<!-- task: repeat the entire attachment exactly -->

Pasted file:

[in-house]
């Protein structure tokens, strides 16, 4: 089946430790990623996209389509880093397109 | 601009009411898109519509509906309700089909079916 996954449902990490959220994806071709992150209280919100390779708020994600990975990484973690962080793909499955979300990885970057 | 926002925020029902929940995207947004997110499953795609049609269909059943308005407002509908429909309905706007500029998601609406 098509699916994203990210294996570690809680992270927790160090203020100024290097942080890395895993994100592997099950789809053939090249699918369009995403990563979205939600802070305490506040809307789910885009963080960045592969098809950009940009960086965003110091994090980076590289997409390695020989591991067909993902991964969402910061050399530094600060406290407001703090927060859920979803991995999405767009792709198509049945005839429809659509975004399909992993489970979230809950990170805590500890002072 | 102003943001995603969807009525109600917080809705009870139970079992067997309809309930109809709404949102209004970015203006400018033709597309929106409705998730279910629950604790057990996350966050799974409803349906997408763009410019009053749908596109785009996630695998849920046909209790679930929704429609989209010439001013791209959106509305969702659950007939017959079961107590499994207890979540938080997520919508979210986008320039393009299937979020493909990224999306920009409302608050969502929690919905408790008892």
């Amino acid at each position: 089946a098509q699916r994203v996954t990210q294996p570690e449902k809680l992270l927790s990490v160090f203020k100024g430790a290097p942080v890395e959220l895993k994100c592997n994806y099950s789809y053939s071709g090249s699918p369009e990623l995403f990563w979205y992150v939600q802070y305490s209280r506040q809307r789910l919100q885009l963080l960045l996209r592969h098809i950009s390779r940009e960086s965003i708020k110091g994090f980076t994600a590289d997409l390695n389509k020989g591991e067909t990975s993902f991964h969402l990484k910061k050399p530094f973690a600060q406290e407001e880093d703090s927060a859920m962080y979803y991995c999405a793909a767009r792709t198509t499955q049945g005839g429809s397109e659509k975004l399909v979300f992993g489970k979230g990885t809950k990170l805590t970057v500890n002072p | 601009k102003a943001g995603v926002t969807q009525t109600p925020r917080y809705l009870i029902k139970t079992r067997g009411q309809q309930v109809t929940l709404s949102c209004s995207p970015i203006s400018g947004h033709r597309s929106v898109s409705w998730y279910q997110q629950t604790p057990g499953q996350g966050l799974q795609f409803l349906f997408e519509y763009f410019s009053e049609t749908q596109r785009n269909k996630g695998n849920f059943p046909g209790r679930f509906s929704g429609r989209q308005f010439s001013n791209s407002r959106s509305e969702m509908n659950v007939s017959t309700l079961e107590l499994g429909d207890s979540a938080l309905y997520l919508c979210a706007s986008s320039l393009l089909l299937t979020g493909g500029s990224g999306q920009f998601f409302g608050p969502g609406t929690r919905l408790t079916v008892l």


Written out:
[in-house]
């Protein structure tokens, strides 16, 4: 089946430790990623996209389509880093397109 | 601009009411898109519509509906309700089909079916 996954449902990490959220994806071709992150209280919100390779708020994600990975990484973690962080793909499955979300990885970057 | 926002925020029902929940995207947004997110499953795609049609269909059943308005407002509908429909309905706007500029998601609406 098509699916994203990210294996570690809680992270927790160090203020100024290097942080890395895993994100592997099950789809053939090249699918369009995403990563979205939600802070305490506040809307789910885009963080960045592969098809950009940009960086965003110091994090980076590289997409390695020989591991067909993902991964969402910061050399530094600060406290407001703090927060859920979803991995999405767009792709198509049945005839429809659509975004399909992993489970979230809950990170805590500890002072 | 102003943001995603969807009525109600917080809705009870139970079992067997309809309930109809709404949102209004970015203006400018033709597309929106409705998730279910629950604790057990996350966050799974409803349906997408763009410019009053749908596109785009996630695998849920046909209790679930929704429609989209010439001013791209959106509305969702659950007939017959079961107590499994207890979540938080997520919508979210986008320039393009299937979020493909990224999306920009409302608050969502929690919905408790008892």
């Amino acid at each position: 089946a098509q699916r994203v996954t990210q294996p570690e449902k809680l992270l927790s990490v160090f203020k100024g430790a290097p942080v890395e959220l895993k994100c592997n994806y099950s789809y053939s071709g090249s699918p369009e990623l995403f990563w979205y992150v939600q802070y305490s209280r506040q809307r789910l919100q885009l963080l960045l996209r592969h098809i950009s390779r940009e960086s965003i708020k110091g994090f980076t994600a590289d997409l390695n389509k020989g591991e067909t990975s993902f991964h969402l990484k910061k050399p530094f973690a600060q406290e407001e880093d703090s927060a859920m962080y979803y991995c999405a793909a767009r792709t198509t499955q049945g005839g429809s397109e659509k975004l399909v979300f992993g489970k979230g990885t809950k990170l805590t970057v500890n002072p | 601009k102003a943001g995603v926002t969807q009525t109600p925020r917080y809705l009870i029902k139970t079992r067997g009411q309809q309930v109809t929940l709404s949102c209004s995207p970015i203006s400018g947004h033709r597309s929106v898109s409705w998730y279910q997110q629950t604790p057990g499953q996350g966050l799974q795609f409803l349906f997408e519509y763009f410019s009053e049609t749908q596109r785009n269909k996630g695998n849920f059943p046909g209790r679930f509906s929704g429609r989209q308005f010439s001013n791209s407002r959106s509305e969702m509908n659950v007939s017959t309700l079961e107590l499994g429909d207890s979540a938080l309905y997520l919508c979210a706007s986008s320039l393009l089909l299937t979020g493909g500029s990224g999306q920009f998601f409302g608050p969502g609406t929690r919905l408790t079916v008892l």